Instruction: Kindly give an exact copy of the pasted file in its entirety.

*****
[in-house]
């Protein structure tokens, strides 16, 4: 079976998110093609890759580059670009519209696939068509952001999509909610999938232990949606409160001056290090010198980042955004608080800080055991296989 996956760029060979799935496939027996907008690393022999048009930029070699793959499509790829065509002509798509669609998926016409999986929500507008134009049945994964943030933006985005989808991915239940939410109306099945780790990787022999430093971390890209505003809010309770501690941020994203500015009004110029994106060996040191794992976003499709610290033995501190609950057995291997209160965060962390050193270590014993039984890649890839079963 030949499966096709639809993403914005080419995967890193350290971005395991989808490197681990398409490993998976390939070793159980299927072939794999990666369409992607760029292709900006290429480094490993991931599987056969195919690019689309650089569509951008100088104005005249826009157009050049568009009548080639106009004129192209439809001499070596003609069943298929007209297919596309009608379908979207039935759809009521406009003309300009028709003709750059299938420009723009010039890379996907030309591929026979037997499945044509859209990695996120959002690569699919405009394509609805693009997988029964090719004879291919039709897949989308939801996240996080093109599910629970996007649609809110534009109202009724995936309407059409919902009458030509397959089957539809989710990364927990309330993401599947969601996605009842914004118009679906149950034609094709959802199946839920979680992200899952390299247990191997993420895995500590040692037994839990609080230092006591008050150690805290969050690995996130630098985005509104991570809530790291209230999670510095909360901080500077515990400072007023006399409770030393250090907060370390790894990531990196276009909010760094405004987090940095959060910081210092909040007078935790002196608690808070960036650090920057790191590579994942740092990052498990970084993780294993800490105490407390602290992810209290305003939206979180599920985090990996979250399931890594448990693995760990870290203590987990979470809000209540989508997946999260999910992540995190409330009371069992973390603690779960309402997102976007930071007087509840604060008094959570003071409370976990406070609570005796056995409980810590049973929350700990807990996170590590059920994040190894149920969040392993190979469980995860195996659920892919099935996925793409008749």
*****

[in-house]
């Protein structure tokens, strides 16, 4: 079976998110093609890759580059670009519209696939068509952001999509909610999938232990949606409160001056290090010198980042955004608080800080055991296989 996956760029060979799935496939027996907008690393022999048009930029070699793959499509790829065509002509798509669609998926016409999986929500507008134009049945994964943030933006985005989808991915239940939410109306099945780790990787022999430093971390890209505003809010309770501690941020994203500015009004110029994106060996040191794992976003499709610290033995501190609950057995291997209160965060962390050193270590014993039984890649890839079963 030949499966096709639809993403914005080419995967890193350290971005395991989808490197681990398409490993998976390939070793159980299927072939794999990666369409992607760029292709900006290429480094490993991931599987056969195919690019689309650089569509951008100088104005005249826009157009050049568009009548080639106009004129192209439809001499070596003609069943298929007209297919596309009608379908979207039935759809009521406009003309300009028709003709750059299938420009723009010039890379996907030309591929026979037997499945044509859209990695996120959002690569699919405009394509609805693009997988029964090719004879291919039709897949989308939801996240996080093109599910629970996007649609809110534009109202009724995936309407059409919902009458030509397959089957539809989710990364927990309330993401599947969601996605009842914004118009679906149950034609094709959802199946839920979680992200899952390299247990191997993420895995500590040692037994839990609080230092006591008050150690805290969050690995996130630098985005509104991570809530790291209230999670510095909360901080500077515990400072007023006399409770030393250090907060370390790894990531990196276009909010760094405004987090940095959060910081210092909040007078935790002196608690808070960036650090920057790191590579994942740092990052498990970084993780294993800490105490407390602290992810209290305003939206979180599920985090990996979250399931890594448990693995760990870290203590987990979470809000209540989508997946999260999910992540995190409330009371069992973390603690779960309402997102976007930071007087509840604060008094959570003071409370976990406070609570005796056995409980810590049973929350700990807990996170590590059920994040190894149920969040392993190979469980995860195996659920892919099935996925793409008749």